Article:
George Washington Harris was born on March 20th, 1814 in Allegheny City, Pennsylvania. At five years old Harris moved to Knoxville with his newly married half-brother, Samuel Bell, who was a metalworker and established a metal shop on what is now Market Street. Harris later farmed a piece of land in Blount County where he wrote his famous stories about Sut Lovingood, published in the New York weekly newspaper Spirit of the Times. These short pieces were later compiled into Sut Lovingood’s Yarns. Harris died mysteriously from an incident on a train in 1869.
In behalf of a community, who deeply deplore the death of Captain Harris, and who shudder to think of his horrible, lonely ride in a railway train, without one pitying glance or gentle hand to soothe his dying moments, we ask that whatever facts in the possession of any one, tending to explain this most mysterious death, be published, that the world may know, whether Capt. George W. Harris, died by the stroke of his God, or the poisoned chalice of a wicked man. (Dec. 1969) The mystery was never solved.
- “Sporting Epistle from East Tennessee”
- “A Snake-Bit Irishman”
- “A Sleep-Walking Incident”
- “Playing Old Sledge For the Presidency”
- “Love-Feast of Varmints”
- “On the Puritan Yankee”
- “Bill Answorth’s Quarter Race”
- “Well! Dad’s Dead”
- Sut Lovingood’s Yarns
- Samuel Bell’s Metal Shop
(At the corner of Main and Prince [now Market] streets.)
- The Atkin House
The boarding house, the Atkin House (not to be confused with the subsequent Atkin Hotel, which was built on the same location in 1910 and later demolished to make room for parking lots around the Regas Restaurant) is the site of George Washington Harris’ mysterious death. Here Harris was examined by a Dr. Kraus and pronounced to have no hope. On the ground of this boarding house, George Washington Harris muttered his last word—“poisoned.”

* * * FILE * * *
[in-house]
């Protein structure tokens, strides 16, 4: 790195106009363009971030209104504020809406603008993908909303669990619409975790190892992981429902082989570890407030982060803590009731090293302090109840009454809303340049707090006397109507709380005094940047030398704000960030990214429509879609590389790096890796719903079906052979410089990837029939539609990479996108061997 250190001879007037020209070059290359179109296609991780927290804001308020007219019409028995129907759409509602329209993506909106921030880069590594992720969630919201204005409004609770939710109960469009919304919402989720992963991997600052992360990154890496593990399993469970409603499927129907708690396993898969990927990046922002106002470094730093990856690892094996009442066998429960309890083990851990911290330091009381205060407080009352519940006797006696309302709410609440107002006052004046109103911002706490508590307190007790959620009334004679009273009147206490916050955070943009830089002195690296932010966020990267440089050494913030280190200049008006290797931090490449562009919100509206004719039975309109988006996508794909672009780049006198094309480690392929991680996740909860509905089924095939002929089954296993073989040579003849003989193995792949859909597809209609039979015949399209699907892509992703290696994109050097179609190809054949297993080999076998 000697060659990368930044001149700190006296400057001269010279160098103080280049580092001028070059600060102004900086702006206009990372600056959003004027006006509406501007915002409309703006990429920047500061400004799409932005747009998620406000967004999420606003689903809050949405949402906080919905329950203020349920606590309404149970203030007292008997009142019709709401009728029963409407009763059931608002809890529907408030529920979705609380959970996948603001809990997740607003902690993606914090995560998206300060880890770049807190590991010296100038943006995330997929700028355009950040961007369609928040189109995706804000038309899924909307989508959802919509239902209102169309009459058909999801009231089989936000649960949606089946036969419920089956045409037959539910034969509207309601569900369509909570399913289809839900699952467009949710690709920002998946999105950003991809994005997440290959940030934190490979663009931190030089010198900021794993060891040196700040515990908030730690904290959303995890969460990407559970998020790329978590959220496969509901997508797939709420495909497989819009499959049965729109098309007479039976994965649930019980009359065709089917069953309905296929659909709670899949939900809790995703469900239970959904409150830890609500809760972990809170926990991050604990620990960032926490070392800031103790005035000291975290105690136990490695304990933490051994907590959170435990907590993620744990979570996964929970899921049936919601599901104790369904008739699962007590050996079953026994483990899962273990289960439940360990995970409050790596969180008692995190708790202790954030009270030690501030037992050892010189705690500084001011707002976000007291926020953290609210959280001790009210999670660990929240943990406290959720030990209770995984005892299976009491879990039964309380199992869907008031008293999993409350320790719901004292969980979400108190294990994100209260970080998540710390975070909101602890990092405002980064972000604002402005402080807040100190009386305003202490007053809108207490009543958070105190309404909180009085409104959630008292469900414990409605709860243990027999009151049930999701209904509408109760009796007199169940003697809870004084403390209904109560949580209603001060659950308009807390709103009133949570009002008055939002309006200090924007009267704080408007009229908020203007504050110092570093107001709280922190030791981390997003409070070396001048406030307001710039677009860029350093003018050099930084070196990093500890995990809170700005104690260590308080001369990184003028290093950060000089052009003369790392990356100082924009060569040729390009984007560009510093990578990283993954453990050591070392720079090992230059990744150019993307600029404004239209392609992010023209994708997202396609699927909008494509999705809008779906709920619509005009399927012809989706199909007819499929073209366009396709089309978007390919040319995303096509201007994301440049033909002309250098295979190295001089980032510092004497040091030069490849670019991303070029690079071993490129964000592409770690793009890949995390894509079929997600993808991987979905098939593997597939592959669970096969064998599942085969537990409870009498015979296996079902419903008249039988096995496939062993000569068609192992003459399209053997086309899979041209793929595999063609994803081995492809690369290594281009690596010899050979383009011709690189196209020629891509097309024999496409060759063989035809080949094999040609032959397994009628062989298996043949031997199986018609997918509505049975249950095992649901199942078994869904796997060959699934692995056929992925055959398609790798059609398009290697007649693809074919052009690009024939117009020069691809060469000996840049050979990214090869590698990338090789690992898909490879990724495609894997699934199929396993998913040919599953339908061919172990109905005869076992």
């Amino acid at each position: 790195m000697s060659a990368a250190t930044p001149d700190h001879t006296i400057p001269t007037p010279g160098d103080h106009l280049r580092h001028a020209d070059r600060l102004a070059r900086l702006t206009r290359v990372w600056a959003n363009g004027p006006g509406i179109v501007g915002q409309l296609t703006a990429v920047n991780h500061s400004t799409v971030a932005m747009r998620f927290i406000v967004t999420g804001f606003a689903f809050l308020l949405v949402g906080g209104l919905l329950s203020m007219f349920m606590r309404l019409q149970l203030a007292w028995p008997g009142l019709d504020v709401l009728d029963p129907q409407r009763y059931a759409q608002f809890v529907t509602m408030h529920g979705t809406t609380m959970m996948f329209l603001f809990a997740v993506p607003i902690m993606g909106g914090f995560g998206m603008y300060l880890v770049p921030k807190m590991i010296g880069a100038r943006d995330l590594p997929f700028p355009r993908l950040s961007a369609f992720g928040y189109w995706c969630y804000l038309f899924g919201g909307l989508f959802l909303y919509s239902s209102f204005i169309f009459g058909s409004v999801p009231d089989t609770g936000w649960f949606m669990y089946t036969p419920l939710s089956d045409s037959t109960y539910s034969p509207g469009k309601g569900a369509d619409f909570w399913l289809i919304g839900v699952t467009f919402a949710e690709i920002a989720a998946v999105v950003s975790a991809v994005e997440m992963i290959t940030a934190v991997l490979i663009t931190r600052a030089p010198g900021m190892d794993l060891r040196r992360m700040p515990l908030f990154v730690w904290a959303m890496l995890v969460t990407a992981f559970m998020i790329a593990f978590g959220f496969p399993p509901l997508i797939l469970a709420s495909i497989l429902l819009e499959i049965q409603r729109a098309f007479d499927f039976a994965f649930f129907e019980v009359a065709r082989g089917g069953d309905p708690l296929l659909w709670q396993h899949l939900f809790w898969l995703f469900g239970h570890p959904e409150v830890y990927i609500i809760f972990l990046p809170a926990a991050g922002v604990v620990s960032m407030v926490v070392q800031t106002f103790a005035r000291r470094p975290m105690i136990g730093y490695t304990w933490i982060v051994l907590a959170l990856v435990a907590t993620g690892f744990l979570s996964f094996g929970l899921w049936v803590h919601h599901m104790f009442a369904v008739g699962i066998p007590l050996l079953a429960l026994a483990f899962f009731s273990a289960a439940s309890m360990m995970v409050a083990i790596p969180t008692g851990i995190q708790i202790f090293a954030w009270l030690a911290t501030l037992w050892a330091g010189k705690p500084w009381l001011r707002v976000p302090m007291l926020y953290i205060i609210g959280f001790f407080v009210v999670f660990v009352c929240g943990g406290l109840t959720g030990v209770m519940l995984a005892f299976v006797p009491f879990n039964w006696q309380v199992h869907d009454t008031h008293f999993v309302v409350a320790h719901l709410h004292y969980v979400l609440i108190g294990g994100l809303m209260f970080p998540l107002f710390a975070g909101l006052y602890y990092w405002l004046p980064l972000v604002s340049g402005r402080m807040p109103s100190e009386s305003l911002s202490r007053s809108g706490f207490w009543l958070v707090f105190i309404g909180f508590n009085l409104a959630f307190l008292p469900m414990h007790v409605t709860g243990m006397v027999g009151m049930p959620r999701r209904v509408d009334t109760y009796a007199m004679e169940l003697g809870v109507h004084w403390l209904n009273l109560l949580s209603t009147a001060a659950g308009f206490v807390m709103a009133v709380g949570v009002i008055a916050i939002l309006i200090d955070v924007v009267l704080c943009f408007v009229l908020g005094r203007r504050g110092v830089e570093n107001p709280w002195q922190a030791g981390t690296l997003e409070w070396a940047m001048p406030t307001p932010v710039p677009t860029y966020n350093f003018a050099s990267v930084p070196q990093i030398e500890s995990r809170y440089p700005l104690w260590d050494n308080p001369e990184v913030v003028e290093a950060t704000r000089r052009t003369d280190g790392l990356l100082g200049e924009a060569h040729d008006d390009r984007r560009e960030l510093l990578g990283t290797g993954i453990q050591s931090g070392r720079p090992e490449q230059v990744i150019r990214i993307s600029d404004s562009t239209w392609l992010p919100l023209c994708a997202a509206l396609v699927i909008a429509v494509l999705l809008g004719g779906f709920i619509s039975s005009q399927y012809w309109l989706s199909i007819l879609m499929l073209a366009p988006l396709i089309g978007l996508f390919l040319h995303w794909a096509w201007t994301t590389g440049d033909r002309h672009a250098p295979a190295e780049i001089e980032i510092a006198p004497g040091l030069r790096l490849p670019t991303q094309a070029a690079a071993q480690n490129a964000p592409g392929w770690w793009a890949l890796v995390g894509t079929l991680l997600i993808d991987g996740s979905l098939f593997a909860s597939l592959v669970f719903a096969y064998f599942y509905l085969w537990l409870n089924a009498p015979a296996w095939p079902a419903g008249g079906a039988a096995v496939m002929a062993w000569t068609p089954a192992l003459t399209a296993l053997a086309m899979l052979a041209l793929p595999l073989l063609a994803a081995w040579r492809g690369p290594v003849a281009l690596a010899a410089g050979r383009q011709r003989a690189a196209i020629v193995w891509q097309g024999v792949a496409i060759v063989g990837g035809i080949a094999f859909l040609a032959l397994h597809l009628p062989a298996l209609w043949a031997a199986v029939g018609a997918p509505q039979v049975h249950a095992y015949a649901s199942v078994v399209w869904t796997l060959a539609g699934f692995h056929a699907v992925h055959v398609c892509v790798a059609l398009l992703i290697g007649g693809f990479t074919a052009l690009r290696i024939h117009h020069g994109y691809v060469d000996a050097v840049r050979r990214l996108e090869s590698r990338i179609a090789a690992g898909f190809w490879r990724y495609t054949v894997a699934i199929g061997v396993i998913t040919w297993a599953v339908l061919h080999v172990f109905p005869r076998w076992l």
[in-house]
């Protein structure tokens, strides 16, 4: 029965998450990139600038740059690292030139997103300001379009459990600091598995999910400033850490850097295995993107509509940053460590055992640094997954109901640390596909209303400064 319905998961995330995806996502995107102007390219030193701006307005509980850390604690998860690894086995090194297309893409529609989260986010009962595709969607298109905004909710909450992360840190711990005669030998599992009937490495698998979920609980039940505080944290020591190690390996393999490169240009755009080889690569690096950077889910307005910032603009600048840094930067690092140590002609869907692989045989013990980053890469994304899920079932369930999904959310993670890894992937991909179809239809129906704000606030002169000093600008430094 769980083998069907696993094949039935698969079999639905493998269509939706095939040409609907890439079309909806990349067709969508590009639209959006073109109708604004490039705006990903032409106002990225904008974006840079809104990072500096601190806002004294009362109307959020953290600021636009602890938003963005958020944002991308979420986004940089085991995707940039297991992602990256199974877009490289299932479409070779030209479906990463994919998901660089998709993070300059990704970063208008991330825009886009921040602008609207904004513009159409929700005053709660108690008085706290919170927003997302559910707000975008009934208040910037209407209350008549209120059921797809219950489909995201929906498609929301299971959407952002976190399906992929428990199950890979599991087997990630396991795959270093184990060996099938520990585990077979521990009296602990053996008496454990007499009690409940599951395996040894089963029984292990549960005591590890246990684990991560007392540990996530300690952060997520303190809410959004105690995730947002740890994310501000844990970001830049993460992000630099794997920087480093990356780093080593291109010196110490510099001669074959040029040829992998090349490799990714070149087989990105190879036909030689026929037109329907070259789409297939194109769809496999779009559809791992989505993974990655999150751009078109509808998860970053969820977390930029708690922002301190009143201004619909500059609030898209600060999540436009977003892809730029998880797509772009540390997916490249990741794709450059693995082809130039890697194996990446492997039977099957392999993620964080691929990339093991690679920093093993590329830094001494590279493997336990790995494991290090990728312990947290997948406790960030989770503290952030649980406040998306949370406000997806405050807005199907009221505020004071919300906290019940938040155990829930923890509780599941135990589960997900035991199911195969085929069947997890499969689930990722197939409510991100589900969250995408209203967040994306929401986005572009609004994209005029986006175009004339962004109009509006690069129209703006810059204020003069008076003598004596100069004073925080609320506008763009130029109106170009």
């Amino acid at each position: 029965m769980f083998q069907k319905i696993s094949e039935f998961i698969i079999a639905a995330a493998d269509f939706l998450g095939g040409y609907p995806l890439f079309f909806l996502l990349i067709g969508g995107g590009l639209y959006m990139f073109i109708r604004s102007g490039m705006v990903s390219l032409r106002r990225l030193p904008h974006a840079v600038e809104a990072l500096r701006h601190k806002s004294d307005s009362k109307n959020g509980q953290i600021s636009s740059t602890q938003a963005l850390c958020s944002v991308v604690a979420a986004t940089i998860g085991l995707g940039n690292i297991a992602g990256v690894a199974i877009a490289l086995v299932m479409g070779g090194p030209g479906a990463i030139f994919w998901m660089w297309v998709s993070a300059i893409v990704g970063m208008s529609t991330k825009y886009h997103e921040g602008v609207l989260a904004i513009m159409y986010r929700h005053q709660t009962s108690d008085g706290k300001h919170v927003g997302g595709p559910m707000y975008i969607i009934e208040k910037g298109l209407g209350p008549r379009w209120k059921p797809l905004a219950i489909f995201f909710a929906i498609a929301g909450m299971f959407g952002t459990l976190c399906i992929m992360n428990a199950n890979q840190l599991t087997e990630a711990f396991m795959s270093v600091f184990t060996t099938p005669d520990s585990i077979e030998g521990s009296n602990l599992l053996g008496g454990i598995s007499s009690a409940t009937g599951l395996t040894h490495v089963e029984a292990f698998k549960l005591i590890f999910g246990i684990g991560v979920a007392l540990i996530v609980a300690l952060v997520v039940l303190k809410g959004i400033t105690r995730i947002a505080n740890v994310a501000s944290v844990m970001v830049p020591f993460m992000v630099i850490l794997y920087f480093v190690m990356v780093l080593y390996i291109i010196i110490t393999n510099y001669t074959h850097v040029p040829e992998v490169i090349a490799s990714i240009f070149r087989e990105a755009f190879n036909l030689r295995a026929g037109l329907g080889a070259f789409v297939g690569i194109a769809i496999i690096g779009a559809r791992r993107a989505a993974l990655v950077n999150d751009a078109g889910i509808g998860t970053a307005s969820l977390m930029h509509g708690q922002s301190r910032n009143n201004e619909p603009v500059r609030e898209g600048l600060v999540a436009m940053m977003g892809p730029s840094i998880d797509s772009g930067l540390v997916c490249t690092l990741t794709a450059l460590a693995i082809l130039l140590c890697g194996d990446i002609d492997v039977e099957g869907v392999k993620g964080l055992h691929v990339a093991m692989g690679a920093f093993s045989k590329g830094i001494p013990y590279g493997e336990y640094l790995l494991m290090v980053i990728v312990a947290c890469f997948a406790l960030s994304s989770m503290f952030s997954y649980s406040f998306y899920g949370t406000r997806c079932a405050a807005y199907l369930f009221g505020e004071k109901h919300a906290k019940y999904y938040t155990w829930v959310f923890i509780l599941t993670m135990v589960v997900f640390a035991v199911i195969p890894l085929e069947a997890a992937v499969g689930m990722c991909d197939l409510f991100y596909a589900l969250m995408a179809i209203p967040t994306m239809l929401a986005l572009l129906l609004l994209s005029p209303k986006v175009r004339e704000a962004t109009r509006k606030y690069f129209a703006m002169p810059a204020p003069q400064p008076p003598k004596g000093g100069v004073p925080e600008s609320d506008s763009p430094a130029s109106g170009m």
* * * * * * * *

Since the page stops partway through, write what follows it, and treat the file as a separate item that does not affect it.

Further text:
- First Presbyterian Church
George Washington Harris served as an elder of Knoxville’s First Presbyterian Church and buried two of his children there. Gravesites of young Harriet Josephine Harris and George Harris can be found in the old cemetery adjacent to the church, inscriptions barely legible from the passing of time.
- Andrew Johnson Hotel
In the 1830s, close what was later to become the iconic Andrew Johnson Hotel (which was not completed until nearly a century later in 1929), George Washington Harris boarded with his father-in-law Peter Nance. During Harris’ time here, he was devoted to politics and the Knoxville Democratic party.